If you own a business that was created in a state other than Connecticut, you will need to qualify or register that business in Connecticut if you want to do business there. Here is an overview of the rules on how to qualify your foreign (non-Connecticut) limited liability company (LLC) to do business in Connecticut.
For Connecticut purposes, if your LLC is formed in another state, then it is known as a foreign LLC in Connecticut. In other words, foreign doesn't mean from another country. Instead, it means your business was organized under the laws of another state. A domestic LLC, on the other hand, is one that is formed in the state where it is doing business. This is common usage throughout the United States. For example, an LLC formed in Arizona is a foreign LLC in Colorado.
According to Connecticut's LLC Act, you are required to register your foreign company with the state of Connecticut if you are "transacting business" in Connecticut. What does this mean? Well, like most states, Connecticut's LLC Act does not specifically define the phrase "transacting business" in relation to foreign registrations.
However, state laws governing when foreign companies must collect state sales tax in their state provide some guidance on the issue. Under these laws, a business must have a physical presence in—or nexus with—the state in order to be required to collect state sales tax on sales to that state's residents. Generally speaking, physical presence and nexus are synonymous, and mean having:
Certain exceptions may apply and the rules can get more complicated with things like Internet sales. Nevertheless, in general, if you have an office, a store, a warehouse, or employees in another state, you will need to qualify your LLC as a foreign company in that state. For more details, including some possible distinctions between physical presence and nexus, check Nolo's articles on Internet Sales Tax: A 50-State Guide to State Laws.
Like most states, Connecticut's LLC Act specifies certain activities that do not constitute transacting business in the state. The items listed include:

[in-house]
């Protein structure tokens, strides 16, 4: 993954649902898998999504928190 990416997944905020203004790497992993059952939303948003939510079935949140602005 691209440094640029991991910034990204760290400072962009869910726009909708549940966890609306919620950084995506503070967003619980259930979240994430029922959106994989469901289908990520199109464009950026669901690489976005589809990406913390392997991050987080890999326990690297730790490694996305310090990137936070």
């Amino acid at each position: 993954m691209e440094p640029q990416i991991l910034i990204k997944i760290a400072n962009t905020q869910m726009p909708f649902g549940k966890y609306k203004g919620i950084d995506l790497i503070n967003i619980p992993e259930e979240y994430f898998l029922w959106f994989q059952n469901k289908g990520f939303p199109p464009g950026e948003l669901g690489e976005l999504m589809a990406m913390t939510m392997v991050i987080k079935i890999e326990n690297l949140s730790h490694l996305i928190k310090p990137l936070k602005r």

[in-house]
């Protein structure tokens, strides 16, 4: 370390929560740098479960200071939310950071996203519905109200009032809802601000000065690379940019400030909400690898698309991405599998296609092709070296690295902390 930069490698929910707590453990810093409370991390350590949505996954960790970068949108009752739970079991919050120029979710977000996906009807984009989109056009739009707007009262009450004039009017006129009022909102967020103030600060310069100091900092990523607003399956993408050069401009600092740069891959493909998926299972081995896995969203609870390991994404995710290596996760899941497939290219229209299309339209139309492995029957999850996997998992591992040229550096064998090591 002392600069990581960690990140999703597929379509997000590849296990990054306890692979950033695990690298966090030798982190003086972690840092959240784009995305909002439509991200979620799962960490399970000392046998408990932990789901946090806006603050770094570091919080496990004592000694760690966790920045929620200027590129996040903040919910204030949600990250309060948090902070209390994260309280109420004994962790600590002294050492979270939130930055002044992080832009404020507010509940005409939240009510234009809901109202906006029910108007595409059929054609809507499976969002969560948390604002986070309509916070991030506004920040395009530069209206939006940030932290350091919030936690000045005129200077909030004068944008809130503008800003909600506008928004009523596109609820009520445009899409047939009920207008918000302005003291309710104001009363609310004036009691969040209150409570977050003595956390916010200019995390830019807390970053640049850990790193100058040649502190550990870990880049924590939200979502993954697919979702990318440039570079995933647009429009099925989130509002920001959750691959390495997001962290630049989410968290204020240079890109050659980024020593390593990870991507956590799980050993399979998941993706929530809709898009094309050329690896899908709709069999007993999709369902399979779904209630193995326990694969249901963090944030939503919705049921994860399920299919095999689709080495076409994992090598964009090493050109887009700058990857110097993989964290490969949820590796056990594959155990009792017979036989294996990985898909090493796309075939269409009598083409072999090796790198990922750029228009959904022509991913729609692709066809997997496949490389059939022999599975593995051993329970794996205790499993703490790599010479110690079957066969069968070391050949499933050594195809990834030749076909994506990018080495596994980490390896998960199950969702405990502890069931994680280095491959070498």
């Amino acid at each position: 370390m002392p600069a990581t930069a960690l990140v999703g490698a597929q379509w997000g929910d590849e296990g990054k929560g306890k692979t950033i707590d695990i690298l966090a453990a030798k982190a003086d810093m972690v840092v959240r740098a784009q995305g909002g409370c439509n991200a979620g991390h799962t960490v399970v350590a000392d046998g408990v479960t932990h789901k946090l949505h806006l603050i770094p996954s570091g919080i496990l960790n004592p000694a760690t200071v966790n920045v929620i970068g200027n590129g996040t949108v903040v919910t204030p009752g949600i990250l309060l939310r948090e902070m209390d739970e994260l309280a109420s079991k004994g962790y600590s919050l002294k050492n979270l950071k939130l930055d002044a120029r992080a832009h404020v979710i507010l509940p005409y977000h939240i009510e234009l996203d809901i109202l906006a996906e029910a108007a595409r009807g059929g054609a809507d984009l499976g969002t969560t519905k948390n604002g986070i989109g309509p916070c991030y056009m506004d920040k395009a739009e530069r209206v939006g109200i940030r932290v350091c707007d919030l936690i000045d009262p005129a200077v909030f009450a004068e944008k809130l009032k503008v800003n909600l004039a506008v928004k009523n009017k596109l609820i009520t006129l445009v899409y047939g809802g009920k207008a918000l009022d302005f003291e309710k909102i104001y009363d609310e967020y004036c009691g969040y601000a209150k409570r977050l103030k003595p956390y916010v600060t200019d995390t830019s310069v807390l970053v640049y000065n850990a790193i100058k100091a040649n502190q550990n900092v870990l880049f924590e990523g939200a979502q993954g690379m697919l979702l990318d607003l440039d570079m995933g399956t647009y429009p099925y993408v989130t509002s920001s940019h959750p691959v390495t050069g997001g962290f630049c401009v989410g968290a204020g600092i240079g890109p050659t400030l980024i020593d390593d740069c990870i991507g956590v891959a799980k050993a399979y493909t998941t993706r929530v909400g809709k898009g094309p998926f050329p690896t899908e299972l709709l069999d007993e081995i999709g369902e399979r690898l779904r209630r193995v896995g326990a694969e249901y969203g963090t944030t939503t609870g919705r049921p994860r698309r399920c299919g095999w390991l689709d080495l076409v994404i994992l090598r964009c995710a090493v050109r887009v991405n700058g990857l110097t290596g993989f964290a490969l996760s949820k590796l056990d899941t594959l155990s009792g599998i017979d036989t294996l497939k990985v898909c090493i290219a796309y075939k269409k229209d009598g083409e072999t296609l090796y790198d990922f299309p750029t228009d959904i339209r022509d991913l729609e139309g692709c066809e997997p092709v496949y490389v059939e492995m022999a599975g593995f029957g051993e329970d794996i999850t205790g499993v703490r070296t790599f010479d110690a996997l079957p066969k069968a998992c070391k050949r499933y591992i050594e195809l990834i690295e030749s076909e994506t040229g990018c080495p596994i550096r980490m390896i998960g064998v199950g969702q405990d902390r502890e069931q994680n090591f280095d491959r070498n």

In addition, the LLC Act indicates that the latter list is not exhaustive; other activities also may be exempt. Moreover, in some circumstances, if your LLC purchases, holds, mortgages, leases, sells, or conveys real or personal property, that, too, is not considered transacting business under the LLC Act. Still further, under the LLC Act, a foreign LLC that has an ownership interest in another business that transacts business in Connecticut, without more, is not considered to be transacting business in the state. For the full, legal description of all of these exempt activities, check Section 34-235 of the Connecticut General Statutes.
If your LLC's only activity in Connecticut is one or more of these activities, you should not need to register with the state.
To register your business in Connecticut, you must file an Application for Registration Limited Liability Company—Foreign with the Connecticut Secretary of State (SOS). You can download a copy of the application form from the SOS website.
To complete the application, you must provide more or less the same information that you need to create an LLC in your home state. More specifically, for a Connecticut application for registration, you need to provide:
You may submit the application by mail or in person. The filing fee is $120.
You may also find helpful the SOS's online registration checklist for out-of-state registrations.
If your LLC transacts business in Connecticut without being registered, it cannot bring a lawsuit in any of the state's courts. In addition, your LLC will be liable for all fees and taxes it should have paid if properly registered, as well as all interest and penalties imposed for the failure to pay. Furthermore, an LLC is liable for an additional penalty $300 per month for each month it should have been registered but was not, and may be blocked by the state from transacting further business in Connecticut until all penalties and fines have been paid.
However, not being registered does not invalidate your LLC's contracts or prevent it from defending a lawsuit in Connecticut. Also, a member of the LLC is not liable for the LLC's debts and obligations solely because the company transacted business in Connecticut without a certificate of registration.
If your business is organized as a corporation rather than an LLC, the rules and requirements for foreign qualification in Connecticut are similar. You will, however, have to use a different application form (Form CFAS-1-1.0). See the Connecticut Secretary of State website for forms, information, and filing instructions for registering a foreign corporation in Connecticut.